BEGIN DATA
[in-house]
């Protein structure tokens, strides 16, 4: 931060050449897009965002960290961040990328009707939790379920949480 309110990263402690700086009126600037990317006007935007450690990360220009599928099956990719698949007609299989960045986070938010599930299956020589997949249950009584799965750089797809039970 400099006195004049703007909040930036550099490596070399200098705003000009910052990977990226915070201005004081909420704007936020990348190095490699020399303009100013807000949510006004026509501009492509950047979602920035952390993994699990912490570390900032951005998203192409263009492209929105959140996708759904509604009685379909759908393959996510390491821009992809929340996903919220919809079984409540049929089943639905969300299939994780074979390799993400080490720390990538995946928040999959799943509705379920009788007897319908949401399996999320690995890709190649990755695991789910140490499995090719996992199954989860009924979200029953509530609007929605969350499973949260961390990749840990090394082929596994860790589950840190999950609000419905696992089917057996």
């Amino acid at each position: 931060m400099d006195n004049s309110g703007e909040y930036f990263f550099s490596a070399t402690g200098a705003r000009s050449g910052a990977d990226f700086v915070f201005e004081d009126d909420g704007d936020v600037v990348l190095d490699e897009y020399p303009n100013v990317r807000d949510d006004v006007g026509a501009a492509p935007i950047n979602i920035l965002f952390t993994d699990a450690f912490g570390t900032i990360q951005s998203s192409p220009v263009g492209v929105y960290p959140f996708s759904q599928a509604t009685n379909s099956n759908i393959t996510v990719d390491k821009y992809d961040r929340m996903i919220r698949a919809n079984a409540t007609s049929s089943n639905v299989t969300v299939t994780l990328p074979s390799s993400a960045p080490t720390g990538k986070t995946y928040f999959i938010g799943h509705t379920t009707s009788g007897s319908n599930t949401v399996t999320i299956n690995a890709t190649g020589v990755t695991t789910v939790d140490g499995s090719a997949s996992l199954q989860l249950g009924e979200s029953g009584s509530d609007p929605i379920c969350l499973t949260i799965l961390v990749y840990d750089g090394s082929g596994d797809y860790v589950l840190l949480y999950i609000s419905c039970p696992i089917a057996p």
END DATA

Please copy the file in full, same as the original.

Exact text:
[in-house]
């Protein structure tokens, strides 16, 4: 931060050449897009965002960290961040990328009707939790379920949480 309110990263402690700086009126600037990317006007935007450690990360220009599928099956990719698949007609299989960045986070938010599930299956020589997949249950009584799965750089797809039970 400099006195004049703007909040930036550099490596070399200098705003000009910052990977990226915070201005004081909420704007936020990348190095490699020399303009100013807000949510006004026509501009492509950047979602920035952390993994699990912490570390900032951005998203192409263009492209929105959140996708759904509604009685379909759908393959996510390491821009992809929340996903919220919809079984409540049929089943639905969300299939994780074979390799993400080490720390990538995946928040999959799943509705379920009788007897319908949401399996999320690995890709190649990755695991789910140490499995090719996992199954989860009924979200029953509530609007929605969350499973949260961390990749840990090394082929596994860790589950840190999950609000419905696992089917057996």
């Amino acid at each position: 931060m400099d006195n004049s309110g703007e909040y930036f990263f550099s490596a070399t402690g200098a705003r000009s050449g910052a990977d990226f700086v915070f201005e004081d009126d909420g704007d936020v600037v990348l190095d490699e897009y020399p303009n100013v990317r807000d949510d006004v006007g026509a501009a492509p935007i950047n979602i920035l965002f952390t993994d699990a450690f912490g570390t900032i990360q951005s998203s192409p220009v263009g492209v929105y960290p959140f996708s759904q599928a509604t009685n379909s099956n759908i393959t996510v990719d390491k821009y992809d961040r929340m996903i919220r698949a919809n079984a409540t007609s049929s089943n639905v299989t969300v299939t994780l990328p074979s390799s993400a960045p080490t720390g990538k986070t995946y928040f999959i938010g799943h509705t379920t009707s009788g007897s319908n599930t949401v399996t999320i299956n690995a890709t190649g020589v990755t695991t789910v939790d140490g499995s090719a997949s996992l199954q989860l249950g009924e979200s029953g009584s509530d609007p929605i379920c969350l499973t949260i799965l961390v990749y840990d750089g090394s082929g596994d797809y860790v589950l840190l949480y999950i609000s419905c039970p696992i089917a057996p």